Over a 4-year period, 108 patients with known or suspected colorectal cancer were studied by radioimmunoconjugate scintigraphy prior to operative procedures. Study subjects received 0.2 to 40 mg i.v. of murine anti-carcinoembryonic antigen monoclonal antibody labeled with 2–5 mCi of 111In (Indacea). Resected tissues were analyzed for 111In and carcinoembryonic antigen content. Tumor, liver, and draining lymph nodes had over 10% injected dose/kg compared to <2.5% injected dose/kg for other normal tissues. Primary tumors that were successfully imaged were significantly larger and had higher 111In and carcinoembryonic antigen content. In 54 patients, primary tumors were visualized with a sensitivity of 78%. Hepatic metastases (58 patients) were visualized as negative filling defects (sensitivity, 45%). Extrahepatic (intraabdominal) metastases (25 patients) were visualized (sensitivity, 48%) as areas of increased uptake. Extraabdominal metastases were uncommon (10 patients; sensitivity, 80%). Of 56 patients with known or suspected hepatic metastases who presented with no evidence of extrahepatic disease by conventional tests (X-ray, computerized tomographic scan), 20 (36%) were documented to have extrahepatic metastases at exploratory surgery and 10 of these (50%) had the extrahepatic disease localized by the Indacea scan. The management of these 10 patients was, or could have been, modified by the scan findings and unnecessary surgery eliminated.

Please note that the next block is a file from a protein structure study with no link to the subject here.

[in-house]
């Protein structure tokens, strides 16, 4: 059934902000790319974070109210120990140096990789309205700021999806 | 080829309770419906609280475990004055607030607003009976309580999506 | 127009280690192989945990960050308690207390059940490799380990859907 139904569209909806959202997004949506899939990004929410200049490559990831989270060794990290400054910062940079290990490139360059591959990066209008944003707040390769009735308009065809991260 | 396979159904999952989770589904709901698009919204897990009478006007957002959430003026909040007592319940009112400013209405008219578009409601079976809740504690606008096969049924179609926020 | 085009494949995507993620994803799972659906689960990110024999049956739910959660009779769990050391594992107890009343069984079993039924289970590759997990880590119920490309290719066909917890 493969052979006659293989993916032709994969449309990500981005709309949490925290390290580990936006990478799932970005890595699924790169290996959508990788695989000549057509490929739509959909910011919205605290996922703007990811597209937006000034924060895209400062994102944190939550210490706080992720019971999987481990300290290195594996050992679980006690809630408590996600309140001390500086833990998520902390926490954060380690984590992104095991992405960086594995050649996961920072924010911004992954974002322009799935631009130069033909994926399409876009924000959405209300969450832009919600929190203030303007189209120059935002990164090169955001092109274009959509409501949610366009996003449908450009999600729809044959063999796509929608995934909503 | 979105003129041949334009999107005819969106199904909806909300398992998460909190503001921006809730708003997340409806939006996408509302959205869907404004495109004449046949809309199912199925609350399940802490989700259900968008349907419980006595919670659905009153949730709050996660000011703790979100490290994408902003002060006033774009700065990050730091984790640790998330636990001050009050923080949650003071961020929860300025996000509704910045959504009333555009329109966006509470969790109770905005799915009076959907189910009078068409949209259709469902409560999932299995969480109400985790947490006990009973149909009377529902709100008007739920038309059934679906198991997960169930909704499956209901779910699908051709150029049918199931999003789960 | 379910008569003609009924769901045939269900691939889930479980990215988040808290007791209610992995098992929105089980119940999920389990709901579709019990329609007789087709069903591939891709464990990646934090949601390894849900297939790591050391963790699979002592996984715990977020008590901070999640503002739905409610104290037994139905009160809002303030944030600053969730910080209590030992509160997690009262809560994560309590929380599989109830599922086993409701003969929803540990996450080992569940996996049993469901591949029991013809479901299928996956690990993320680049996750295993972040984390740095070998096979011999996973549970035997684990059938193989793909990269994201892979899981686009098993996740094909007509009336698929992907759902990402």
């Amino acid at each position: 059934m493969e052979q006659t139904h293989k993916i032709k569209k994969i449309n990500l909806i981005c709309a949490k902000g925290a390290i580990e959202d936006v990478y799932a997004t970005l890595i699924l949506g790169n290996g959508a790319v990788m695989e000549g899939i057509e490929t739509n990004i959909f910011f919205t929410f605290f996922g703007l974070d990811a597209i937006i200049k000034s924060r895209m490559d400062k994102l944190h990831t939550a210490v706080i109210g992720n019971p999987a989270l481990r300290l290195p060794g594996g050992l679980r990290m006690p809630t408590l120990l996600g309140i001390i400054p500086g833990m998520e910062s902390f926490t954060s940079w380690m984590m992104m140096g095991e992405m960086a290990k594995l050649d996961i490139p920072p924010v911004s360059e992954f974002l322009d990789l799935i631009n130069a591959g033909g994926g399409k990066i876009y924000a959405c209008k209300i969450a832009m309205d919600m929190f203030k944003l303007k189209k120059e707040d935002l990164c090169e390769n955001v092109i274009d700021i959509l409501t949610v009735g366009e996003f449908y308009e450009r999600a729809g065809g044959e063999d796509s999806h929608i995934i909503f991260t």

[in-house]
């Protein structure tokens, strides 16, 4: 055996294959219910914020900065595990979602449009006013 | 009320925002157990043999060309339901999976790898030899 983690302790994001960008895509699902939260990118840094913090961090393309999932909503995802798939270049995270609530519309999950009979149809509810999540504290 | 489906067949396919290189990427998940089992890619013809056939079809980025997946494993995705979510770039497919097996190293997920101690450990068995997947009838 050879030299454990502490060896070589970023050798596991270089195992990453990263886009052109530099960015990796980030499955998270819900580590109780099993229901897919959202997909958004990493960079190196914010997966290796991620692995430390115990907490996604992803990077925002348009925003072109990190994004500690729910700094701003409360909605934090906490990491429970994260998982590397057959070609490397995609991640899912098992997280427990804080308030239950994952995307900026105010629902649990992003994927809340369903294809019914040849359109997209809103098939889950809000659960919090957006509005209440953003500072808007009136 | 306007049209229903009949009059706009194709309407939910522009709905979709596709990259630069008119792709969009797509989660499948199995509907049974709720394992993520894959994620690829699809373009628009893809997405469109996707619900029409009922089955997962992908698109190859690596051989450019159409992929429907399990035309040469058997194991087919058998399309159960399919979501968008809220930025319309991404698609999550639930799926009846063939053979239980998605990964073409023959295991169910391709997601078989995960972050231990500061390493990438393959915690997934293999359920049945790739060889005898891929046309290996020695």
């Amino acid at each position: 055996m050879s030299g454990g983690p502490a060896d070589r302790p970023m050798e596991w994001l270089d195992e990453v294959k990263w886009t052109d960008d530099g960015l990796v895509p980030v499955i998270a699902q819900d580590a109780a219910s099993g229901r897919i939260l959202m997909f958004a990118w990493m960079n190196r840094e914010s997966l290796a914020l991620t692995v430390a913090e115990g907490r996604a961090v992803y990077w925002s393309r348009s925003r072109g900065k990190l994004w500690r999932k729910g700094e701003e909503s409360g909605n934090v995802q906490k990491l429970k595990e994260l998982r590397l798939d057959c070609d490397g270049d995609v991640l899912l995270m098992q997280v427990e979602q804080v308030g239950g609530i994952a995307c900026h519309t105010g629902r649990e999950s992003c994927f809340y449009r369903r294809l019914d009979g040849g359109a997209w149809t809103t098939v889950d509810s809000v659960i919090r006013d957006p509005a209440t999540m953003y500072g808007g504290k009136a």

Presented at the “Second Conference on Radioimmunodetection and Radioimmunotherapy of Cancer,” September 8–10, 1988, Princeton, NJ. Supported in part by NIH Individual Project Grant CA 43239, Cancer Center Core Grant CA 33572, Program Project Grant CA 43904, and Training Grant T32 CA09477.